Keith Ricken's player centred approach to coaching
By John Harrington
When Keith Ricken speaks at the 2020 GAA Games Development Conference in Croke Park this Saturday, the delegates in attendance will listen.
Because when a person who clearly knows their stuff gives an insight into their methods, then it’s a good idea to cock an ear and take whatever notes you can.
Ricken himself is the last person who would ever claim to know it all or argue that his way is the right way, but he’s clearly doing something right.
Last year he managed the Cork U-20 footballers to All-Ireland success and also coached the Carrigtwohill senior hurling team that reached the Cork semi-final against the odds.
This was the same Carrigtwohill team that hadn’t previously won a first or second round Championship match since 2015 and were hammered by St. Finbarr’s in the first round of last year’s Championship by 24 points.
How do you explain the dramatic rise in fortunes that followed? Carrigtwohill selector John Horgan was pretty definitive in an Irish Examiner interview last year when he said: ““It is all down to Keith [Ricken], his ideas and such.
“He is known as a football coach, but as he says himself, he’s also good at hurling! He has left his mark on us.”
So how exactly does Ricken leave his mark on a team? What is his coaching philosophy?
The answer to that question is the title of the presentation he will give in Croke Park tomorrow – ‘A player centred approach to coaching’.
Which lead to the next obvious quiestion - what exactly is a player centred approach to coaching? Over to the man himself to shed some light.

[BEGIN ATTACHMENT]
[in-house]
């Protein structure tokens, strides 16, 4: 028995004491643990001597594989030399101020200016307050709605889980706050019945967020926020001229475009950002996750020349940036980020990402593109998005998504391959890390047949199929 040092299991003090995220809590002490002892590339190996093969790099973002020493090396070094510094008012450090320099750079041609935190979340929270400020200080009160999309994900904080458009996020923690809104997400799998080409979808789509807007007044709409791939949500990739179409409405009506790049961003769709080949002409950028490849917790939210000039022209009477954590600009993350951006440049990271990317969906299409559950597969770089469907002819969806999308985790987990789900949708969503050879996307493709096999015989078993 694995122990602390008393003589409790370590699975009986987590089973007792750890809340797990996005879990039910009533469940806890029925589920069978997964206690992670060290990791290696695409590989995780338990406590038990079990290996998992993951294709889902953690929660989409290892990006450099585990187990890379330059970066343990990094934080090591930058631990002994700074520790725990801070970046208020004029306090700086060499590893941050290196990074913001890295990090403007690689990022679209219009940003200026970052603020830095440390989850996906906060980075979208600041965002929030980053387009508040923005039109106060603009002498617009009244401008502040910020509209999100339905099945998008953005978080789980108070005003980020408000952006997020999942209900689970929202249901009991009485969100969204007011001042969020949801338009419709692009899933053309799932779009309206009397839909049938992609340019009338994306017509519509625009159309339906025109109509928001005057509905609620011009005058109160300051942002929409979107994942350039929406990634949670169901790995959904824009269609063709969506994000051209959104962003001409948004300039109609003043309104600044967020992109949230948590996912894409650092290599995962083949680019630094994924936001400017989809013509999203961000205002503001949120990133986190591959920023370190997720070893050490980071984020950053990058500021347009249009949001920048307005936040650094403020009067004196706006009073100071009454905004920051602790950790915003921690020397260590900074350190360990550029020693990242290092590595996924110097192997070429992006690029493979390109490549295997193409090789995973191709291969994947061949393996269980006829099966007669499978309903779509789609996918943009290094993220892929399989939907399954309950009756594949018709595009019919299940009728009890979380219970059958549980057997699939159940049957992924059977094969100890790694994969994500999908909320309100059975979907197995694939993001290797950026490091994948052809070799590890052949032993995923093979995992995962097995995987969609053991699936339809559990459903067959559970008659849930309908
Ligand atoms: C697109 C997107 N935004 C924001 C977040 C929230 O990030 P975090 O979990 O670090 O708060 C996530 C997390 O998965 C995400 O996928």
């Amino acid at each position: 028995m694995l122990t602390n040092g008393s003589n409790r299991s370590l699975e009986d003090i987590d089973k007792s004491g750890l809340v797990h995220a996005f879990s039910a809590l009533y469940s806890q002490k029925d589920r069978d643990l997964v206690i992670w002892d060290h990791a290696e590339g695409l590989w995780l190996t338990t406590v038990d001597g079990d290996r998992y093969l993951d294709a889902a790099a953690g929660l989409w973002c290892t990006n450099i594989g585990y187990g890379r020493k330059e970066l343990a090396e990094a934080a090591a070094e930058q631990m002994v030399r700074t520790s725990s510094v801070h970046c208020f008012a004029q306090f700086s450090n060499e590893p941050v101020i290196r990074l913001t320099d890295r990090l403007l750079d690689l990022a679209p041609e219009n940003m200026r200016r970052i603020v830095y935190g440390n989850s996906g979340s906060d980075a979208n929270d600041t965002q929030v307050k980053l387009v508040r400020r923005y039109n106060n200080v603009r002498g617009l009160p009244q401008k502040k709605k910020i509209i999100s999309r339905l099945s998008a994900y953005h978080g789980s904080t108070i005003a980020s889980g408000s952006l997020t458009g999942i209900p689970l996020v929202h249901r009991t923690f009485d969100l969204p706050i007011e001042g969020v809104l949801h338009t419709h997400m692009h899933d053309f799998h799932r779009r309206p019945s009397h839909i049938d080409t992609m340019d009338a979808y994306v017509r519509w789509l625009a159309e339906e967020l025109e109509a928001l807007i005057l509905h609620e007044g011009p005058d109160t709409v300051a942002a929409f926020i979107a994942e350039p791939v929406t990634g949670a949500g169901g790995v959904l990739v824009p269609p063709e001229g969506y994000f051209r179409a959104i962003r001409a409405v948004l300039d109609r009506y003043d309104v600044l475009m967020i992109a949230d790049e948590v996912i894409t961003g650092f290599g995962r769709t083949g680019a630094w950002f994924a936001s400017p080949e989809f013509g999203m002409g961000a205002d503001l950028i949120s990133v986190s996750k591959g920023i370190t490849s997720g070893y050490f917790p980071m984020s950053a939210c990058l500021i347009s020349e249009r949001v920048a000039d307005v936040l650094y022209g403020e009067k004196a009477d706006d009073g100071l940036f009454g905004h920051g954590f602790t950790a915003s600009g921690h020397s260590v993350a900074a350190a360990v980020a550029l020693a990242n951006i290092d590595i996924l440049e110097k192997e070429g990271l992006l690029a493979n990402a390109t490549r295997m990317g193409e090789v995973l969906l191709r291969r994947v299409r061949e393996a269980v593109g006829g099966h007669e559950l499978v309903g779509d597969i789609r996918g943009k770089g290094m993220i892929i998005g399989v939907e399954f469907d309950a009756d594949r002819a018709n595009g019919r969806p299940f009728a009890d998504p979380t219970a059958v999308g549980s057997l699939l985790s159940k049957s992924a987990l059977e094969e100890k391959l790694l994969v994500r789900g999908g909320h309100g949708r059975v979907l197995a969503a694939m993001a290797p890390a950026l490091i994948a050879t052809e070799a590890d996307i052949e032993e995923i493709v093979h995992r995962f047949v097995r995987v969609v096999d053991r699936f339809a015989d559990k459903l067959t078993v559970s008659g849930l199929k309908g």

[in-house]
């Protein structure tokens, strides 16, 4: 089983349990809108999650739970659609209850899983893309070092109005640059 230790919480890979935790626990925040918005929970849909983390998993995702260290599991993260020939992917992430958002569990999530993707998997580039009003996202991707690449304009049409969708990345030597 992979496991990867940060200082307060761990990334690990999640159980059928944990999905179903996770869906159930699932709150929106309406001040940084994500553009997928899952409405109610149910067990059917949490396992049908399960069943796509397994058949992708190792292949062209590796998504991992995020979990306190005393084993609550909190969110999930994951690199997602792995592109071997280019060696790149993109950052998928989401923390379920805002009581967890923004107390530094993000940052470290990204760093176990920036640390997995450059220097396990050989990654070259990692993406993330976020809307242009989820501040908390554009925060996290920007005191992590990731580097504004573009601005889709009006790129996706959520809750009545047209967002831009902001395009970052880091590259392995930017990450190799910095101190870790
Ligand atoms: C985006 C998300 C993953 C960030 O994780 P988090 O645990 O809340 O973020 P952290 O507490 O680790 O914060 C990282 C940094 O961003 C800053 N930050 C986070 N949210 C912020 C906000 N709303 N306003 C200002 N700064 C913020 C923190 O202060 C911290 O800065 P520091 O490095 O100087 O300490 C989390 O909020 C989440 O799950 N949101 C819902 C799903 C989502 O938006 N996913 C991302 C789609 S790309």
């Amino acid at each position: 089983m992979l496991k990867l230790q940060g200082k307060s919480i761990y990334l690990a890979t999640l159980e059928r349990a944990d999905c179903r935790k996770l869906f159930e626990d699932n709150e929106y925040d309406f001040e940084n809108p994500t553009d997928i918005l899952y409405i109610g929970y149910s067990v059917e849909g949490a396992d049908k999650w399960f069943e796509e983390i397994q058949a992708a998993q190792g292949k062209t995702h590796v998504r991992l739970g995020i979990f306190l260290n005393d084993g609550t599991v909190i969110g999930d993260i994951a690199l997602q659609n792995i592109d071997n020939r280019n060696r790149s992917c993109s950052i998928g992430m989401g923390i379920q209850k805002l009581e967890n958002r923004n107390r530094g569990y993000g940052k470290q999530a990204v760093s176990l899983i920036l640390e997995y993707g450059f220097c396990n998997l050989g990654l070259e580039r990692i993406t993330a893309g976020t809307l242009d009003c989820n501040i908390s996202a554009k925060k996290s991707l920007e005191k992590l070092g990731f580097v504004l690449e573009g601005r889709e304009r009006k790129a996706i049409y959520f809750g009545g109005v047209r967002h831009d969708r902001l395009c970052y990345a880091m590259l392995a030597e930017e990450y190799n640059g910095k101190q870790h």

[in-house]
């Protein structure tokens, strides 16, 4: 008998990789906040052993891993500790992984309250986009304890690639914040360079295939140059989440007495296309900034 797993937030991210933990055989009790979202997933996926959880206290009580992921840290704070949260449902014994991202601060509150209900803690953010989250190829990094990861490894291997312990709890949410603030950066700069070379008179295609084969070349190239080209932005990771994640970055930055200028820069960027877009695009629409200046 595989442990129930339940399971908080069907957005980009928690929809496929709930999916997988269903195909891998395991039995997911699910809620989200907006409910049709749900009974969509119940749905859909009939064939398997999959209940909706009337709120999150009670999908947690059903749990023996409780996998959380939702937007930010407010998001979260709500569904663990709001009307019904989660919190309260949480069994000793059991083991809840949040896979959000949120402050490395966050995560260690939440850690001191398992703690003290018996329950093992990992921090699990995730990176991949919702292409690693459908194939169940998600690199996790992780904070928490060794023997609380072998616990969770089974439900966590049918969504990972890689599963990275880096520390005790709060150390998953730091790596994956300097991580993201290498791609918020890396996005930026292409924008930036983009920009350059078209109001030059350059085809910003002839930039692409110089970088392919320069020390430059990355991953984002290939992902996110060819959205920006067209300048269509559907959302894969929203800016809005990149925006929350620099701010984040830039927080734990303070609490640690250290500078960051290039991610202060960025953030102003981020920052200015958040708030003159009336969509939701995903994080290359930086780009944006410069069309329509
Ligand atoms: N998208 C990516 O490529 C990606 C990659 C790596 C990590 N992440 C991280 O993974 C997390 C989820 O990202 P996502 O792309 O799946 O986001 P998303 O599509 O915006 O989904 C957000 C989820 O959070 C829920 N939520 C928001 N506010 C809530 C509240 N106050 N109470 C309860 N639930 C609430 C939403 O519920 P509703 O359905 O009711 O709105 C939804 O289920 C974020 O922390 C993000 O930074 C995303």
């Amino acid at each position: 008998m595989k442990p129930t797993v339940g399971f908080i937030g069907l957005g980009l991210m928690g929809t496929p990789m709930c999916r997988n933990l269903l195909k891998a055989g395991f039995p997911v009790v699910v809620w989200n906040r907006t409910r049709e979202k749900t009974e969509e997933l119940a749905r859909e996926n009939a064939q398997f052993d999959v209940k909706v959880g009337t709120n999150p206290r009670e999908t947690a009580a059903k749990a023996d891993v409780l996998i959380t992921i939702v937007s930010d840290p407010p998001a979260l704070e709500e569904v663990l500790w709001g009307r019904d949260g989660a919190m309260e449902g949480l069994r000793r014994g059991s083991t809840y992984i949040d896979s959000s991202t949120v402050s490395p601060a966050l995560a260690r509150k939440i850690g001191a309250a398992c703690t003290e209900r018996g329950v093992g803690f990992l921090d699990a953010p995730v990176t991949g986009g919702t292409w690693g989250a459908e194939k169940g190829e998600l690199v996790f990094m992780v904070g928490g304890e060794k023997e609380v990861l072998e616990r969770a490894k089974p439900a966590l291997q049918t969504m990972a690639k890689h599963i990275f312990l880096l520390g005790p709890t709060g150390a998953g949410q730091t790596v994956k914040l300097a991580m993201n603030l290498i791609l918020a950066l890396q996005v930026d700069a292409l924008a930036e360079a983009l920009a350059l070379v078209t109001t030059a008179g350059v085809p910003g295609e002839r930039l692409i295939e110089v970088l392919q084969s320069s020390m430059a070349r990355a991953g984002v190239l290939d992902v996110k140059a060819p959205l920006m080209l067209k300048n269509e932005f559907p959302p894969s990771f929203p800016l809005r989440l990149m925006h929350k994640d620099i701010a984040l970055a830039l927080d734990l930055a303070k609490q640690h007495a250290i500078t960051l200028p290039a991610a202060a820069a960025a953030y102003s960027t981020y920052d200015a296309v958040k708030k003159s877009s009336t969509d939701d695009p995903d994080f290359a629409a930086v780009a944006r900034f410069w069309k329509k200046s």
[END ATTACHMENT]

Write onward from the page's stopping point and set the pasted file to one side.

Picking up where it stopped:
“In my head it's about putting the players needs first, it's about what's best for the player,” Ricken told GAA.ie
“It's about coaching on an equilibrium. It's not a situation where I'm the coach and the player is subservient. It's about what we do together, as opposed to me just coaching you and telling you to listen.
“The players are the major decision-makers on the pitch, so player-centred approach is really about empowering players to make those decisions. It's about giving them ownership of the decisions they have to make and creating an environment that empowers that.
“It's not an exact science. It's more of a tacit knowledge of how to deal with the players. That's the way I work, anyway. I trust the players and try to keep them motivated.
“And when you give players ownership and they win they celebrate it all the more because they understand better why they won. And when they lose, they feel the disappointment all the more.
“Playing is the most important thing. All you're doing as a coach is facilitating players to play to their full potential.
“Everybody must feel a part of it.”
Ricken isn’t suggesting that if a coach opts for the carrot rather than the stick approach that all the players he’s working with will immediately improve as both individuals and a collective.
You need to be a bit more intuitive than that and realise that every player is an individual who needs to be treated as such in order to get the best from him.
And if you take over a group of players who are much more accustomed to an authoritarian figure in charge of the team or you yourself as a coach are trying move away from a ‘do as I say’ approach, then be aware that there will likely be a few bumps in the road.
“It's like anything, really,” says Ricken. “If you have a classroom of boys and you keep them locked in a room all the time and then all of a sudden you let them outside, then, like any young calf they're going to kick around a bit for a few minutes.
“You have to bring them all together again to settle the thing down and then go again.
“It's not a banana republic, like. Discipline should be a core element of every group you work with.
“But it's about telling the players the 'why' of what you're doing. I think that's the key to it, really.
“It's not just about the 'how', the 'why' is just as important.”